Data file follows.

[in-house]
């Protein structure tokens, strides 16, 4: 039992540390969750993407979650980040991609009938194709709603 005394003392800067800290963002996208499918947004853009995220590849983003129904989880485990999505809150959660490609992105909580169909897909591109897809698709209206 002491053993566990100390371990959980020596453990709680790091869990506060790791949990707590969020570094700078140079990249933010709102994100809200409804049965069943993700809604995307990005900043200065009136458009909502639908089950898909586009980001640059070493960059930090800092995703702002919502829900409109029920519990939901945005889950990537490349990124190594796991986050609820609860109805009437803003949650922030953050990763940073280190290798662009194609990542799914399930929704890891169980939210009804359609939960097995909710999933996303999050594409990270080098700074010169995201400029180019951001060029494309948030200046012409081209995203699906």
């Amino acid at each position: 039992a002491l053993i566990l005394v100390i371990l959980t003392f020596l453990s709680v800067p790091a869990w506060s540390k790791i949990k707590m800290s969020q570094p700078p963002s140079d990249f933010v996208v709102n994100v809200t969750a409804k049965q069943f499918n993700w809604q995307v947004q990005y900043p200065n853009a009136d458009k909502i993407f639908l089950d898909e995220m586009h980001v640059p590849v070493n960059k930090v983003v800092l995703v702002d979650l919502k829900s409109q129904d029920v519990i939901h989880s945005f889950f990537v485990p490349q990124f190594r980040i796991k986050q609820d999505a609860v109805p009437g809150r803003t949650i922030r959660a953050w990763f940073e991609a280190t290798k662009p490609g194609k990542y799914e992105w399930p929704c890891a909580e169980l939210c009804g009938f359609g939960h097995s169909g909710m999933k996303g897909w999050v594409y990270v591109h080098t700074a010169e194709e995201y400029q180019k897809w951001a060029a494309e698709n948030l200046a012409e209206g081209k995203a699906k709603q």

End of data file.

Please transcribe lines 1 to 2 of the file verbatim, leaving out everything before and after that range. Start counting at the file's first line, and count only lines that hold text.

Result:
[in-house]
């Protein structure tokens, strides 16, 4: 039992540390969750993407979650980040991609009938194709709603 005394003392800067800290963002996208499918947004853009995220590849983003129904989880485990999505809150959660490609992105909580169909897909591109897809698709209206 002491053993566990100390371990959980020596453990709680790091869990506060790791949990707590969020570094700078140079990249933010709102994100809200409804049965069943993700809604995307990005900043200065009136458009909502639908089950898909586009980001640059070493960059930090800092995703702002919502829900409109029920519990939901945005889950990537490349990124190594796991986050609820609860109805009437803003949650922030953050990763940073280190290798662009194609990542799914399930929704890891169980939210009804359609939960097995909710999933996303999050594409990270080098700074010169995201400029180019951001060029494309948030200046012409081209995203699906």